Skip to main content

We could do this too

People left of center see Trump as someone doing something illegal, or even plotting a coup, primarily because we haven't really seen political power work for us. We haven't seen someone get elected and actually do what the base wants.

Compare right now to 2008. Dems had congress and the white house. People were ready for change. We could have pushed through a national healthcare system, Medicare for all for, something that would have changed the entire political landscape for generations. Instead a compromise was proposed, right from the beginning. We got "RomneyCare" nation wide. The republicans held fast. Not only did they offer zero support for the ACA, they nominated Romney and he ran against his own program! Now that's discipline. He, of course, lost. But the lesson learned was that he was too moderate. And that was right.

This idea that we shouldn't normalize Trump, that he is extraordinary, means he is a politician who actually does what he says to many people. Why do we reinforce this? Is normal a description we want to own?

Remember when Sanders had all these big ideas? I remember patronizing lectures on the limits of the executive branch. Yeah, yeah buddy. Nice ideas, but time to grow up. We couldn't get anything done even if we wanted to, the republicans won't let us!

There are a lot of liberals who understand rules but have no clue about power, both how to fight it and how to use it. This has to change. This means organizing a left wing within the Democratic Party and outside of it. The limits of electability have shifted and we can use that to our advantage. The centrists had their chance and they couldn't beat Trump. We can't afford to make that mistake again.

Comments

Popular posts from this blog

  I voted for Joe Biden and hope he wins. I’m also alarmed at the increasingly transparent alliance between the Democratic Party and influential sectors of corporate America, namely media conglomerates and the technology industry. (Their relationship reminds me of the Republican Party and the energy industry.) It’s true there are conservative media outlets that are not friendly to Democrats, but it’s far less certain how objective the “paper of record” and other “serious” media would be to a post-Trump and post-COVID Biden administration that is politically and ascetically their peer. (I would say we are at a point of competing Pravdas, but that would be a slander against the Soviet newspaper’s pre-Stalinist period when it was a battleground of ideas.) Perhaps even more damning is the Democratic Party’s relationship to the technology industry, particularly when companies like Twitter and Facebook have shown they are prepared to unilaterally decide what’s true and what’s false. Not many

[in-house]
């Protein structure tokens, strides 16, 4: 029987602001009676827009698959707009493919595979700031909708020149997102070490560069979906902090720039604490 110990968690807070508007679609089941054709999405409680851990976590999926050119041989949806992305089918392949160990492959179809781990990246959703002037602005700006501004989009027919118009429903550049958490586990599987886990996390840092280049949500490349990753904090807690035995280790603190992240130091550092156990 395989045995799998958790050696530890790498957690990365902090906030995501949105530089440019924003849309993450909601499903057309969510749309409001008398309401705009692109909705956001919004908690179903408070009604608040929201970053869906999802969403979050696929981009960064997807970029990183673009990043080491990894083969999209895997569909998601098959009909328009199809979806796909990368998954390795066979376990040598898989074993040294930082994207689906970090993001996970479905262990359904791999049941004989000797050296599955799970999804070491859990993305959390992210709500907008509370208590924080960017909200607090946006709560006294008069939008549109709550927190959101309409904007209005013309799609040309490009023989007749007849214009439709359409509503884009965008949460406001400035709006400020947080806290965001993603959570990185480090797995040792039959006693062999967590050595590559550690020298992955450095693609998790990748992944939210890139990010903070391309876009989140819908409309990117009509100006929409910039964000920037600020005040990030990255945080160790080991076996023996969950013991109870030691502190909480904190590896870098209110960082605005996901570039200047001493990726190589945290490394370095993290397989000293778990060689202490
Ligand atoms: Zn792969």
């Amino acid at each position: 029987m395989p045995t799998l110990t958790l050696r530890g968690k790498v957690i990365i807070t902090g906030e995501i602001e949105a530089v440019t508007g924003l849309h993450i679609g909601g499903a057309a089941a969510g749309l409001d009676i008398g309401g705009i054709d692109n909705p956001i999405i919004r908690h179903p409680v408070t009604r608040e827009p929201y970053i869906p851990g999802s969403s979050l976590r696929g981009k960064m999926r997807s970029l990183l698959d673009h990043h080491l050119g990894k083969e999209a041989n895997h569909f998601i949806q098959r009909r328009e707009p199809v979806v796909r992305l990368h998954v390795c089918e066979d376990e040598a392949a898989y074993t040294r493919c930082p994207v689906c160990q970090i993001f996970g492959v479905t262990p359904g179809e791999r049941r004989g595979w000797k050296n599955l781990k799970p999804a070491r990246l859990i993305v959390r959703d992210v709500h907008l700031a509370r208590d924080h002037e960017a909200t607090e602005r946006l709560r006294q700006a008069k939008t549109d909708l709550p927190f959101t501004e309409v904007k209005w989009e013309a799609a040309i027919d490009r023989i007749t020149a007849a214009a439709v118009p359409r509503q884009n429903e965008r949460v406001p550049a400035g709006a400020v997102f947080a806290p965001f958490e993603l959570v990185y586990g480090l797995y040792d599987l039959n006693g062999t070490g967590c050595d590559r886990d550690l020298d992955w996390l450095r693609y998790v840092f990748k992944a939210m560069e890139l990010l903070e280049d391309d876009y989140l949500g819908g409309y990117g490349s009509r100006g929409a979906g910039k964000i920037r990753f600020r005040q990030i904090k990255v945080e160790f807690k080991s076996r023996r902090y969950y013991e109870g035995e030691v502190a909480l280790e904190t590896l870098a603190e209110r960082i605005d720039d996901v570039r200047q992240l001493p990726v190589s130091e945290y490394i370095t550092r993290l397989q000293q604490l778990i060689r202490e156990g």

I’m somewhat familiar with the story, but haven’t seen the tv series “the plot against America.” Is it any good? I’ll admit I have doubts that will be difficult to overcome. My guess is it’s a well stylized but historically simplified attempt to frame international liberalism, particularly the US dominated post war order, as something deeper than what it has become- a value championed almost exclusively by the cosmopolitan elite and global corporations. I also predict that the entire post WW1 context (three months involvement and almost 120,000 Americans dead, split evenly between fighting and the flu pandemic) is lost to Lindbergh and his anti-Semitism. Is this accurate? “The man in the high castle,” another alternative history book made into a tv series that I actually did watch, missed an opportunity to dig into American militarism by not really explaining why so many high level American military members joined the Nazis. (We were supposed to believe it’s just because the Germans wo

Drones are pretty much the perfect weapon

There is no anti-war movement to speak of. There is, however, a small core of activists that like to think of themselves as the movement. Understandably, they have focused their attention on drones. This will continue to isolate them. Put bluntly, your average American doesn't give a shit about drones. Most people, myself included, aren't terribly interested in the abstract legal justification or condemnation of U.S. drone use. (Domestic law almost always takes a backseat to perceived national security threats and many Americans scoff at the very notion of international law to begin with. How dare the rest of the world tell us what to do!) Morally speaking, Americans continue to support "the troops" when they shoot kids in person so it's highly unlikely they're going to be too bothered when some nameless, faceless Pakistani boy gets blown up via a command center in Nevada. Sure, drone attacks create more "terrorists," but so does smashing down door